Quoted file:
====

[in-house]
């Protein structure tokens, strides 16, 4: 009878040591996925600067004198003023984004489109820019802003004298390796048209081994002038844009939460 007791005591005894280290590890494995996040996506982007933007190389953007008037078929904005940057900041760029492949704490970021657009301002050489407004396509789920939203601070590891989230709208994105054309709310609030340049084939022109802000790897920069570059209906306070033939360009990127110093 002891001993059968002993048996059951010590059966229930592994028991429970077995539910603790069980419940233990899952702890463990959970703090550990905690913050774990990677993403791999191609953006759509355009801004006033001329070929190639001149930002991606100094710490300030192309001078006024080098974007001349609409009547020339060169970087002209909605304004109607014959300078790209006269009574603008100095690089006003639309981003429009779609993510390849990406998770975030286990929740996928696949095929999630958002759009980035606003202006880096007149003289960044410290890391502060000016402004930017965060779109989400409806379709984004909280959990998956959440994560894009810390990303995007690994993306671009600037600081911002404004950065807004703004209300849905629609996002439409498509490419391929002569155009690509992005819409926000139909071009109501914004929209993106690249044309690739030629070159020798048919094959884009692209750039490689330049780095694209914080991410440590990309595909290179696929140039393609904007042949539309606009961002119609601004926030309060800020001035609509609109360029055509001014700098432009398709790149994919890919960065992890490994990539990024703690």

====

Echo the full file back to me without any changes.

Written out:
[in-house]
């Protein structure tokens, strides 16, 4: 009878040591996925600067004198003023984004489109820019802003004298390796048209081994002038844009939460 007791005591005894280290590890494995996040996506982007933007190389953007008037078929904005940057900041760029492949704490970021657009301002050489407004396509789920939203601070590891989230709208994105054309709310609030340049084939022109802000790897920069570059209906306070033939360009990127110093 002891001993059968002993048996059951010590059966229930592994028991429970077995539910603790069980419940233990899952702890463990959970703090550990905690913050774990990677993403791999191609953006759509355009801004006033001329070929190639001149930002991606100094710490300030192309001078006024080098974007001349609409009547020339060169970087002209909605304004109607014959300078790209006269009574603008100095690089006003639309981003429009779609993510390849990406998770975030286990929740996928696949095929999630958002759009980035606003202006880096007149003289960044410290890391502060000016402004930017965060779109989400409806379709984004909280959990998956959440994560894009810390990303995007690994993306671009600037600081911002404004950065807004703004209300849905629609996002439409498509490419391929002569155009690509992005819409926000139909071009109501914004929209993106690249044309690739030629070159020798048919094959884009692209750039490689330049780095694209914080991410440590990309595909290179696929140039393609904007042949539309606009961002119609601004926030309060800020001035609509609109360029055509001014700098432009398709790149994919890919960065992890490994990539990024703690």